On 30 September the contracts of the musicians of the St. Paul Chamber Orchestra (SPCO) and Minnesota Orchestra expire, and tense negotiations are ongoing. I've written thousands and thousands of words (literally) on the subject, and if you want, you can find those here. If you just want a summary of what happened last week, click here.
In early September the SPCO musicians were claiming that management was proposing a contract that included 57%-67% salary cuts. (Interim CEO Dobson West later denied this.) In advance of meetings between musicians and management on Monday and Tuesday, management proposed a new contract. This one included salary cuts of 15%, a reduction in the size of the orchestra from 34 to 28 players, retirement packages for players over 55, and a new two-tiered salary in which current players would be guaranteed $62,500 a year, while new incoming players would only be guaranteed $50,000. In this Star Tribune article, West refers to the new contract as a "significant stretch for the Society and its donors." Although the outline of the contract was released on 7 September, it is unclear when management originally drafted and approved the ideas contained within it. I'm also not clear why it took this long to get to this point, as negotiations have been ongoing since December of last year...?
Happily, the musicians didn't reject the terms of the proposed contract outright, and in fact they almost seemed vaguely hopeful about them. "The musicians of the SPCO are encouraged, and we think our supporters should be, too, to learn the SPCO management has found money to spend. However, we are puzzled by how they intend to invest these funds. We hope to learn more in our upcoming negotiations scheduled for next Monday and Tuesday."
After these meetings occurred, MPR reported that management never showed the musicians the formal language of the contract. In fact, according to the musicians, management will not be able to draft the language in the contract and share it with musicians until "next week at the earliest." Nevertheless, management would like "a response" from the musicians by the next negotiating session on 21 September, which would only give the musicians a few days - at the most - to look over the document.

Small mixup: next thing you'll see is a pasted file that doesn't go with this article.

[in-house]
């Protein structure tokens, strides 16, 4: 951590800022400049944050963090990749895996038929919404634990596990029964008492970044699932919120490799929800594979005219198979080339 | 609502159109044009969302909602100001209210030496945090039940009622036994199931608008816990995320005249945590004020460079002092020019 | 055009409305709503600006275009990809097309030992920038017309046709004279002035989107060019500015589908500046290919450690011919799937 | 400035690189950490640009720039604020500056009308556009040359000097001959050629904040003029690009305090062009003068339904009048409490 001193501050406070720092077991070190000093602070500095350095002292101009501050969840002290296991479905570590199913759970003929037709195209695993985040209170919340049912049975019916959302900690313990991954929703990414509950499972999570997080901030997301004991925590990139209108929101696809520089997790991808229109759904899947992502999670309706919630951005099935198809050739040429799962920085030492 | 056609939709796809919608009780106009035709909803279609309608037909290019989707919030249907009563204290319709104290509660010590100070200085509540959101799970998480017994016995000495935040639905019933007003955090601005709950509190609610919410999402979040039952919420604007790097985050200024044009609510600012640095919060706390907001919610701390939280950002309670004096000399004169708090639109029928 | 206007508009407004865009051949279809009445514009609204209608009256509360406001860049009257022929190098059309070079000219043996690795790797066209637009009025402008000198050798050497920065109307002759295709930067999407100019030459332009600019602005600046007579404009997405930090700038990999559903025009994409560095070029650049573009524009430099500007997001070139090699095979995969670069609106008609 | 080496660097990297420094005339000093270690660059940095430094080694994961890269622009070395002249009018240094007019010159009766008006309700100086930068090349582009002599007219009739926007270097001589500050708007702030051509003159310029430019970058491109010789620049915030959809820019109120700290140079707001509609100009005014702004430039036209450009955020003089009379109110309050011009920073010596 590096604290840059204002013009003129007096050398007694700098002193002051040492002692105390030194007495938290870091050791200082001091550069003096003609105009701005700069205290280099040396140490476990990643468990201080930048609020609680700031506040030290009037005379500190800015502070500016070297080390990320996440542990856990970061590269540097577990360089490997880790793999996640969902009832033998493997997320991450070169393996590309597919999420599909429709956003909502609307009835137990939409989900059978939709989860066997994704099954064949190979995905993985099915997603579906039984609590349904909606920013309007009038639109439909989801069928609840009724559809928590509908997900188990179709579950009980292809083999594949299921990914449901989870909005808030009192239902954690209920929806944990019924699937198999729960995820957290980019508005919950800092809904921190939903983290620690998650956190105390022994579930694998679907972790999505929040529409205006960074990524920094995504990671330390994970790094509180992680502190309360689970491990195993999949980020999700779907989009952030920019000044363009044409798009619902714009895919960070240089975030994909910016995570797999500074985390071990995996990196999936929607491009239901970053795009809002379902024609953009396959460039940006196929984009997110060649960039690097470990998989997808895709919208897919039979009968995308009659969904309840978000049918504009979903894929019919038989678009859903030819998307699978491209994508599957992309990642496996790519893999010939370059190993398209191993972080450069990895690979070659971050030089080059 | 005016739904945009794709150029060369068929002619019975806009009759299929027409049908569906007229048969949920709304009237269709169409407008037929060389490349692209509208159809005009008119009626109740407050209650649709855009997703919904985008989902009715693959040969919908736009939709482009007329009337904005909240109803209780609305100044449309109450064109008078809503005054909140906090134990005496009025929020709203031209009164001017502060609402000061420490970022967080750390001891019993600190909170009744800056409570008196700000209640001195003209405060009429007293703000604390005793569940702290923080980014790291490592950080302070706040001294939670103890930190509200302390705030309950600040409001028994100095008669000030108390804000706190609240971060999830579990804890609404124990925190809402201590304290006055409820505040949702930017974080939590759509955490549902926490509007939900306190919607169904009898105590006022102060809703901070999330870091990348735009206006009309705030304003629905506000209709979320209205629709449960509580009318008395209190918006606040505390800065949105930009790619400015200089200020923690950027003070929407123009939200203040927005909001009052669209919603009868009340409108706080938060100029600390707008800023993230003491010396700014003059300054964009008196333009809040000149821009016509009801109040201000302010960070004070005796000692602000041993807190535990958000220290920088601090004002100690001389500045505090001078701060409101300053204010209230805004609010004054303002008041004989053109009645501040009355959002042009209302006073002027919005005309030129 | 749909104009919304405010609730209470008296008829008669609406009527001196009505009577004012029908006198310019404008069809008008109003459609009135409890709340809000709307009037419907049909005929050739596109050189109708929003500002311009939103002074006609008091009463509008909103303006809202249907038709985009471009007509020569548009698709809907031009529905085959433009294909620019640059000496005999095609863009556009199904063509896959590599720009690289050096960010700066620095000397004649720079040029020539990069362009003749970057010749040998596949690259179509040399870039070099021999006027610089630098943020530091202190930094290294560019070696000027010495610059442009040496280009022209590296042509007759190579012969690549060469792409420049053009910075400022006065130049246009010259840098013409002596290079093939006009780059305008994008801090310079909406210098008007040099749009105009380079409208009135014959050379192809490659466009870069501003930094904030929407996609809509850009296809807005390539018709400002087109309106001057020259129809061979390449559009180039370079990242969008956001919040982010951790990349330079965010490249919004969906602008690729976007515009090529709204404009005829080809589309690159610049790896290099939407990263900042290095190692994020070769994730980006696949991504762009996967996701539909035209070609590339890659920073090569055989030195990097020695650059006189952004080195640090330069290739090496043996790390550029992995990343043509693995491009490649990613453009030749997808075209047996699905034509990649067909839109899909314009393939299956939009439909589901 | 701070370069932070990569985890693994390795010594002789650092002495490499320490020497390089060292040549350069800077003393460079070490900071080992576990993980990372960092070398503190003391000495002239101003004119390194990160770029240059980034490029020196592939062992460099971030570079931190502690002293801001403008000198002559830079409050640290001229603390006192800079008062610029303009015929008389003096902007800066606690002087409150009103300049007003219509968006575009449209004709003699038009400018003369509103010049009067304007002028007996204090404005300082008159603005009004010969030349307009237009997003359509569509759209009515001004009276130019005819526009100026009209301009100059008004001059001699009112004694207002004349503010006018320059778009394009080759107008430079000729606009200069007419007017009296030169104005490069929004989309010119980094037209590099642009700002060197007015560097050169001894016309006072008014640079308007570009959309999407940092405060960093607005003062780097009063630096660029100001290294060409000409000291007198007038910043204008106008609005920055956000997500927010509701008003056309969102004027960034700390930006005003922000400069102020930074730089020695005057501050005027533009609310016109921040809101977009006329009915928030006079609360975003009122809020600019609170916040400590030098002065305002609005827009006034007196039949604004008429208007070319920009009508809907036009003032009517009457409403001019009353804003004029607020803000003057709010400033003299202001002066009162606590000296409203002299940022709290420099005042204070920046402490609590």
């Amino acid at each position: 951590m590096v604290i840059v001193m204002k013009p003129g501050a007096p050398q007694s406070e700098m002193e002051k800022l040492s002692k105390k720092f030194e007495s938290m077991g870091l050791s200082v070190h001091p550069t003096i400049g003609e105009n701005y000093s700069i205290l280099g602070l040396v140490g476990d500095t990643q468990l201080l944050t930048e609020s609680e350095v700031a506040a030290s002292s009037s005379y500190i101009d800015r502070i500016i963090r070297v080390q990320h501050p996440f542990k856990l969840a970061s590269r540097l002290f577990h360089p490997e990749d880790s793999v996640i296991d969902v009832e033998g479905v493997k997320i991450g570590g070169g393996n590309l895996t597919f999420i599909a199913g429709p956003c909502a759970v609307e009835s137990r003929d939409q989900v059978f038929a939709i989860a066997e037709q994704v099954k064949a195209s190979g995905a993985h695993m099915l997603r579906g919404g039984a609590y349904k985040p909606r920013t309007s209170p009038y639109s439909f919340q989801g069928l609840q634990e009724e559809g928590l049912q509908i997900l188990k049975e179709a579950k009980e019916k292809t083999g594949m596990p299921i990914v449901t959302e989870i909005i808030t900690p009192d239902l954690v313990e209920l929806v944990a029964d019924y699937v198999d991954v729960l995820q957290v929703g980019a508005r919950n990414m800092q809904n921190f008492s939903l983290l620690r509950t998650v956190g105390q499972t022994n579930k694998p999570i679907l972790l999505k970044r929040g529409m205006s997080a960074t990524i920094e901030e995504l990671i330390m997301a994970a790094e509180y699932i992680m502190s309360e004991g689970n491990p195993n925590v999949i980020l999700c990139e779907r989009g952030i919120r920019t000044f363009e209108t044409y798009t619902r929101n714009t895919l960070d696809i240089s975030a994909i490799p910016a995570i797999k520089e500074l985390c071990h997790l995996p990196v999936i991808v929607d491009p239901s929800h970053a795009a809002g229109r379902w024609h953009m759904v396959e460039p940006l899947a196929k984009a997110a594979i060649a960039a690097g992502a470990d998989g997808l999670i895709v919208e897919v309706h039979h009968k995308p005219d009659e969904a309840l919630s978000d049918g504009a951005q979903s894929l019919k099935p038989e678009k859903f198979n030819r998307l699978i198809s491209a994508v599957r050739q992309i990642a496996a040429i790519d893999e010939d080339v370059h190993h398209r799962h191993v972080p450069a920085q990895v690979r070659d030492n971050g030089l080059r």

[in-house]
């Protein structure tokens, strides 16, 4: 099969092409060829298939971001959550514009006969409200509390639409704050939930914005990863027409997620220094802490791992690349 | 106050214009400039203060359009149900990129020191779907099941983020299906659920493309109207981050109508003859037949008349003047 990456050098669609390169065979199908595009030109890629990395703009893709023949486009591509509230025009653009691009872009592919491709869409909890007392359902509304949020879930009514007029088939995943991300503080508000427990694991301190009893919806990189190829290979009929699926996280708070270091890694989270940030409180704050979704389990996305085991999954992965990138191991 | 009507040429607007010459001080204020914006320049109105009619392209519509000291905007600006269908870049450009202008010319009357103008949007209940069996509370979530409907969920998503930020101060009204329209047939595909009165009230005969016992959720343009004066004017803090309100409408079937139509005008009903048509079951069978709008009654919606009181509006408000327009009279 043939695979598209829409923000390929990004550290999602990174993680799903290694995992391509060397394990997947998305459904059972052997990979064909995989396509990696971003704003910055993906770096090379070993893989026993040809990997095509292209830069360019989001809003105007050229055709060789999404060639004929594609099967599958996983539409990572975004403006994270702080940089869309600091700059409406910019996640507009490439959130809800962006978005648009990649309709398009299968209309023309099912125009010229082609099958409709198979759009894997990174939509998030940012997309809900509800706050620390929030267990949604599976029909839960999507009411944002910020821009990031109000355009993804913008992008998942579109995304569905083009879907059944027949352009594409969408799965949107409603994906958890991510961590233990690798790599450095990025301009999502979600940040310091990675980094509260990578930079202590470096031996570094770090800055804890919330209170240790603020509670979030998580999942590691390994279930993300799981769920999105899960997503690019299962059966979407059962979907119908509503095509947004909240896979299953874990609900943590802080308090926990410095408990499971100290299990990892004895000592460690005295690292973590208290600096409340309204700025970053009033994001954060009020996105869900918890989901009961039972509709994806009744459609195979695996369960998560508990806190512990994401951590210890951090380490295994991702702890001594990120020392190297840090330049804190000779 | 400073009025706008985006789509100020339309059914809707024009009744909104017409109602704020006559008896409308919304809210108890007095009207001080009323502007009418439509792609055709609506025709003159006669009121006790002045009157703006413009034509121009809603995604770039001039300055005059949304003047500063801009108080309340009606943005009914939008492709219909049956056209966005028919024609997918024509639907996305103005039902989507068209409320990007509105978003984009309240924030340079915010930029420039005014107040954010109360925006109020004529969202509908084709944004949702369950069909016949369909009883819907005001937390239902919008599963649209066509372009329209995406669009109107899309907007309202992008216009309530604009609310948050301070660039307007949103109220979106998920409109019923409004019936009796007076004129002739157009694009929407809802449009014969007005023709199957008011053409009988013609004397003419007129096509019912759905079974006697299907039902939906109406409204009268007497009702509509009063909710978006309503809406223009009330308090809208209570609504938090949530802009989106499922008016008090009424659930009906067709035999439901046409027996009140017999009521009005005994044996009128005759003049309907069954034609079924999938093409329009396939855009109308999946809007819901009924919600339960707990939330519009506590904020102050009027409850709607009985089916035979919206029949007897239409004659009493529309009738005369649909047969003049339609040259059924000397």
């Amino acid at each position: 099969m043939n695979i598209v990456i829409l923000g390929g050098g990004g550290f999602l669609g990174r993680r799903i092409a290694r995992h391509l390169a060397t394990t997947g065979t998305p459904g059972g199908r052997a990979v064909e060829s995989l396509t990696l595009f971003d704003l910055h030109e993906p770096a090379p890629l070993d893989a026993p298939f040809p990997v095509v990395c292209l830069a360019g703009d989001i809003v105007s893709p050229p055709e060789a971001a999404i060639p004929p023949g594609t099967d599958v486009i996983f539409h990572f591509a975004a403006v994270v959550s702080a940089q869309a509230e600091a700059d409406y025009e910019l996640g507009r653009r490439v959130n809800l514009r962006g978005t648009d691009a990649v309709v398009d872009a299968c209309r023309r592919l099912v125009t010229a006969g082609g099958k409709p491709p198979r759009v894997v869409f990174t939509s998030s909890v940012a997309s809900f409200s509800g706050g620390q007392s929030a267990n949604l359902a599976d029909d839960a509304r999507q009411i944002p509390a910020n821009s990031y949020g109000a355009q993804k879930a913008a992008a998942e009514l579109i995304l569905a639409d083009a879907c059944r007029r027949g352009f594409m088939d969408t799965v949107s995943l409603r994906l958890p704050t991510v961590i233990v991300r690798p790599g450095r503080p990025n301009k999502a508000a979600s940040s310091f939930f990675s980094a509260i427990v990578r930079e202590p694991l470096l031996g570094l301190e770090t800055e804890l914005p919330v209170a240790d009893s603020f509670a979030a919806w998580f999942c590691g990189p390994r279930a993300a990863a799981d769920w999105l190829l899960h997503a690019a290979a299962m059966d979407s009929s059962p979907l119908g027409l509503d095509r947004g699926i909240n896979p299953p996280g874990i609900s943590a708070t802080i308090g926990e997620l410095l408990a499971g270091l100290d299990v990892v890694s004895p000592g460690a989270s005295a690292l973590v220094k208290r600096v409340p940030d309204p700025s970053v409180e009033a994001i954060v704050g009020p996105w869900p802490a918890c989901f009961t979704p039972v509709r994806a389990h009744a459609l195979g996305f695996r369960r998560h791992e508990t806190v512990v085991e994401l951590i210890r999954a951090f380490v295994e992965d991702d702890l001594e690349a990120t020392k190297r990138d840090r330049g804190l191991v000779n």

Since then, nothing more has come out, and so I can only assume that the musicians are still waiting on management to draft and share that contract. In the meantime, time is ticking, and their current contract expires in sixteen days. So, um, no pressure or anything...feel free to take your time, guys...it's not like you've been negotiating for the last ten months or anything...
Developments in Minneapolis were a lot more depressing this week.
If you'll remember from last week, after management released their proposed contract without the musicians' say or knowledge via website, the musicians fought back by requesting an independent audit of the orchestra's finances, alleging that different people have been given different numbers at different times. Management responded thus: "Every year the Minnesota Orchestra performs a thorough, independent audit process by one of the nation's top accounting firms. We have shared all of our recent audited results with the Union and answered these questions many times in our negotiation sessions over the last five months." This doesn't address the musicians' allegation, so feel free to speculate. (I've used the phrase "feel free to speculate" so often on my blog lately I feel inclined to trademark it...)
Sadly, it's becoming increasingly clear that management's proposals will cause many musicians to retire or seek work elsewhere (if they aren't already, and many clearly are). In an interview with the Pioneer Press that made musicians around the nation cringe, board chair and Wells Fargo executive vice president Jon Campbell said of potential turnover:
"The number of highly trained musicians that this country is producing every year is really quite remarkable. If you just take the top echelon of music schools in the U.S., they produce almost 3,000 performing artists a year. So couple what's happening in the marketplace with a large supply - not to dismiss the fact that we don't want to lose any of our wonderful musicians - but there may be some changes."